bread. It's a great dish if I must say so myself. I don't use much
chicken. A half pound will give me 4 or 5 portions when put on a
plate with hummus. I also put score the top of the hummus with a
fork and drizzle some olive oil onto it along with some cayenne
pepper. It's a pain in the butt making it, but once done it's good
for 6 days, 7 meals in all, with no work other than slinging the
stuff together on a plate. Thanks for bearing with me on this.

TJ


Smile, easy thing to do there! I've only made hummus a few times but
the recipe seems close. Your use of meat as more of a garnish matches
my home's eating. We aren't vegetarian by any means, but normally meat
here is 3oz or less a day unless it's fish in which case can be upwards
of 8oz serving.

On the gear, the: mortar (or is it a pestle?) bit? The bowl like part
is the mortar and the masher part is the pestle.

--

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Old 24-11-2017, 07:21 AM posted to rec.food.cooking
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Default Boiling or simmering raw sausage links


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Old 24-11-2017, 07:00 PM posted to rec.food.cooking
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Default Boiling or simmering raw sausage links

On 11/23/2017 10:03 PM, Sqwertz wrote:
You really are
a lazy ****. This is why I didn't and wont even try and answer of
your cooking questions.

-sw

-----------------------------------------------------------------------------------
ost

3/18/2011 3:49 PM
Microsoft Internet News 4.70.1162
readnews.com - News for Geeks and ISPs
fa35d278.newsreader.readnews.com


Sorry I don't fit either of your Ideal Psycho Pal Profiles.

-sw

---------------------------------------------------------------------------------------

I'd prefer you use a sniper rifle on me from a few hundred yards away.
There you go - a reason for you to buy yet another gun and ammo.


----------------------------------------------------------------------------------------


https://www.centraltexasfoodbank.org...ntation-057jpg

Hide the Ho Ho's!!!!!!!!!!

- sw
Do not let "Oscar" near your food. He was obliviously digging
boogers out of his nose with his thumb at the end of the check-stand
while bagging groceries. Fortunately he was bagging the customer
next to me, not mine. Otherwise I would have made a stink about it
right then, and with no mercy.

Note - it has been one month since I visited Sprouts and wrote this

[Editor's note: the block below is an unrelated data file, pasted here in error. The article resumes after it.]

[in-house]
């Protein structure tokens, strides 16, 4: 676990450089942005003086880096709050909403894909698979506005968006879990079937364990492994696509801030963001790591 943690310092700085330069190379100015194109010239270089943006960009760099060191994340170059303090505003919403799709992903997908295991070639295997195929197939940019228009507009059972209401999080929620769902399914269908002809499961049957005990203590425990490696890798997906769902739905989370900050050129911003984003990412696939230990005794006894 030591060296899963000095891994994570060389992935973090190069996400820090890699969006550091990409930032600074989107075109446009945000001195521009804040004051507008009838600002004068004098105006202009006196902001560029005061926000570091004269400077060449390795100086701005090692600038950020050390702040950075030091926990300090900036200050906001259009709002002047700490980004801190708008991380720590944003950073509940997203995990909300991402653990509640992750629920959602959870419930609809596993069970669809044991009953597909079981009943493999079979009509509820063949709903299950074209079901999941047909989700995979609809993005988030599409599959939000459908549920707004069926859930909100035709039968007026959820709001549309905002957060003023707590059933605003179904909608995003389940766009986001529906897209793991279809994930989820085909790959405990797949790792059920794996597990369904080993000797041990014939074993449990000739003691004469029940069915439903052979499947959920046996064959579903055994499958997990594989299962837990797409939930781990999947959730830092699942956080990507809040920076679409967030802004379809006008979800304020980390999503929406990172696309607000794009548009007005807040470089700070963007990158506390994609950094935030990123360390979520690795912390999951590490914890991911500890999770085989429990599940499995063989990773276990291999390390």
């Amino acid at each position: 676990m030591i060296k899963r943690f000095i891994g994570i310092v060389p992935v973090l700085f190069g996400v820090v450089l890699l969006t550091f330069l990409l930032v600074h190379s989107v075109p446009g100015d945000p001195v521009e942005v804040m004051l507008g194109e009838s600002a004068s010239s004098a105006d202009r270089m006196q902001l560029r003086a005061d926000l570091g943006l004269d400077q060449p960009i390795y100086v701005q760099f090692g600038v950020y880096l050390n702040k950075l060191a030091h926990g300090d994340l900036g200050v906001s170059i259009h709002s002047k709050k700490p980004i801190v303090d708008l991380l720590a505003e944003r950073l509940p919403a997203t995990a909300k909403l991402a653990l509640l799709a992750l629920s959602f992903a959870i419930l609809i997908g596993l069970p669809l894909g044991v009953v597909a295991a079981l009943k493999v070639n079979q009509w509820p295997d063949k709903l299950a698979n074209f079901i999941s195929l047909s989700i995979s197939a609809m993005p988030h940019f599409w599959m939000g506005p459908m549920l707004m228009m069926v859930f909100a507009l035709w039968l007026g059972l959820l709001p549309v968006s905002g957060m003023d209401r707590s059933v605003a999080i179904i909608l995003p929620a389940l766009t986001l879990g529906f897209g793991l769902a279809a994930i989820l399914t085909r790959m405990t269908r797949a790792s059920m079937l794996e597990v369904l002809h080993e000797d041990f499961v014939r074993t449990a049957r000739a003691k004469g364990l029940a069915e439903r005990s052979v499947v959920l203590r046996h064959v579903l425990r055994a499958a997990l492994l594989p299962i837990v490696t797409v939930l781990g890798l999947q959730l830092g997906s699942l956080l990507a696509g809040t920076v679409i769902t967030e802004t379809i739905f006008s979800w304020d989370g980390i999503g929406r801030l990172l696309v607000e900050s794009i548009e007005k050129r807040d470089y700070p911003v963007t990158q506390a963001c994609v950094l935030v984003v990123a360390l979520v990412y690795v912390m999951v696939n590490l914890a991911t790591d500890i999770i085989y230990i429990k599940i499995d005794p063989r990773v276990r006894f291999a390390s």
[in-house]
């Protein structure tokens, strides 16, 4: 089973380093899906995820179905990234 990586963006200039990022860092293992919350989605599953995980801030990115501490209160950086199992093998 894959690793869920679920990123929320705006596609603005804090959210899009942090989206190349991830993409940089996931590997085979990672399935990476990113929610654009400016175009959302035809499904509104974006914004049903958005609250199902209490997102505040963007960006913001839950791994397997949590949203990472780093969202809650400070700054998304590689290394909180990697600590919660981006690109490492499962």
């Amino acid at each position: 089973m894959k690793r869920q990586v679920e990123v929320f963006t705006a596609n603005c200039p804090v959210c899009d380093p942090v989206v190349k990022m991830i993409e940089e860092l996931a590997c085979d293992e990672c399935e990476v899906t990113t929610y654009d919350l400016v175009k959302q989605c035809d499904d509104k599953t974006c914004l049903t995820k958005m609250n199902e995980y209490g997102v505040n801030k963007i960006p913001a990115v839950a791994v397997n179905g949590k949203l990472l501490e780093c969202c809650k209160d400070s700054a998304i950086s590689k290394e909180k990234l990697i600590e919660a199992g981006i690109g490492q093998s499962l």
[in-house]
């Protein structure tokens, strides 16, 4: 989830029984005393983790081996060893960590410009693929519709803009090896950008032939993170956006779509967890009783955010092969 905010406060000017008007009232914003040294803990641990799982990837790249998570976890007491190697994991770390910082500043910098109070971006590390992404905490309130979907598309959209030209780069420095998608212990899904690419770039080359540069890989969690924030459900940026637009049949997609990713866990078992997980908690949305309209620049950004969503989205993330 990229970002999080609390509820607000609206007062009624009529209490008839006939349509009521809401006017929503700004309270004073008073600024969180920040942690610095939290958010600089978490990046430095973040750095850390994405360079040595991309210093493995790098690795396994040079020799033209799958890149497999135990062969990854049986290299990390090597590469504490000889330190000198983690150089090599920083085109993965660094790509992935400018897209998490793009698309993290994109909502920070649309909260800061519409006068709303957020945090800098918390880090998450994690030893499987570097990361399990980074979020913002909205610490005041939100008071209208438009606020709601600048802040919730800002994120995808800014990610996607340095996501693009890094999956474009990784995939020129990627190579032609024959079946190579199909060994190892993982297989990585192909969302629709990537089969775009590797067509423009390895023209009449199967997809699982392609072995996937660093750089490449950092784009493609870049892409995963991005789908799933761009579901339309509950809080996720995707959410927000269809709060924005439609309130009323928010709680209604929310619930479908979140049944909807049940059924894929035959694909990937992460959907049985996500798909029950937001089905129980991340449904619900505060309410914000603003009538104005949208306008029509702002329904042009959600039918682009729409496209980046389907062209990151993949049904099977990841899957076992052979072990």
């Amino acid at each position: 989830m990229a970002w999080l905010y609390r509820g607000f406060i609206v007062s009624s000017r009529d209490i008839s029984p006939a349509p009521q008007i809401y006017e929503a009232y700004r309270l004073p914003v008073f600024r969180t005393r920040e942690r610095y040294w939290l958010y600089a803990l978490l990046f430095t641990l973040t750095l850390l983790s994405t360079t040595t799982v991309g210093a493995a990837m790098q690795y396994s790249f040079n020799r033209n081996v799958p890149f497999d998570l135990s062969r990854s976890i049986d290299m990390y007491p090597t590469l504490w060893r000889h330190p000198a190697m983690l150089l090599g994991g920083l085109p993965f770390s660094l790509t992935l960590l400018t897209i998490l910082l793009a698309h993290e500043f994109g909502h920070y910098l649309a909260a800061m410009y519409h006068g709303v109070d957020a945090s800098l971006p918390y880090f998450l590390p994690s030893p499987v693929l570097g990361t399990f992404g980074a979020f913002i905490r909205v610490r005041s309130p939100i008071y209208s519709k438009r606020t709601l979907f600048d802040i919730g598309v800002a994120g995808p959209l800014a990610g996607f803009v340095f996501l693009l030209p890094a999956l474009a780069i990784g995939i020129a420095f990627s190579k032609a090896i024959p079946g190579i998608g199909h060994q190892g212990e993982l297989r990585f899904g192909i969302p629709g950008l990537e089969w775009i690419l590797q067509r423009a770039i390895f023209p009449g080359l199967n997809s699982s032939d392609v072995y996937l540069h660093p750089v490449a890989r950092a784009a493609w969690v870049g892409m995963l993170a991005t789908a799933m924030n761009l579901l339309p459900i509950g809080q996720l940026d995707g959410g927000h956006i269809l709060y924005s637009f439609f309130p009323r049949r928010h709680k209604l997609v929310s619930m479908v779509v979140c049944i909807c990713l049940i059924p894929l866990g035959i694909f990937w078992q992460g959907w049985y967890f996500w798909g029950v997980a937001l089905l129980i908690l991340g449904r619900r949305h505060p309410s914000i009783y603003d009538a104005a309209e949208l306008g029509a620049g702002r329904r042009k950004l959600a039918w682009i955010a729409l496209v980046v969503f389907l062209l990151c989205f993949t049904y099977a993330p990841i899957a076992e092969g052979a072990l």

review (Grand Opening weekend, IIRC) as well as writing to corporate
about my experience (Oscar + overcharges). Sprouts has never responded
or offered a refund. They'll probably complain about this review, though.

They get 1 star for nose-picking while touching customer food.

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Old 24-11-2017, 11:00 PM posted to rec.food.cooking
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Default Boiling or simmering raw sausage links

On Fri, 24 Nov 2017 15:51:29 GMT, "l not -l" wrote:


On 24-Nov-2017, wrote:

On 11/24/2017 12:03 AM, Sqwertz wrote:
On Wed, 22 Nov 2017 20:07:01 -0800 (PST),
wrote:

Now, as for browning the sausage, I won't argue it might
taste
better that way, but I'll be using it in the beans (either
great
northern or kidney, always done to near mush), so I'll
probably
pass on the browning because I'm a lazy guy and I'll have
less pan
to wash. Appreciate the advice though.

It takes 10-12 seconds to wash a pan that going to be used to
make
something you're going to eat for 6 days taste better. You
really are
a lazy ****. This is why I didn't and wont even try and
answer of
your cooking questions.

-sw


TJ has always been proud of his laziness. If I was going to
make beansAndouille
in the pan right after the sausage, no reason to clean it. The
fond
would add some flavor. Make it easier to clean when all is
done.

+1 Why lose all that flavor.

However, it would never have crossed my mind to boil any kind of
sausage, except crappy hot dogs, which I haven't had in years.
But, I do use smoked shanks, or similar, in many kinds of beans,
browning them, then adding water to deglaze then cook the beans.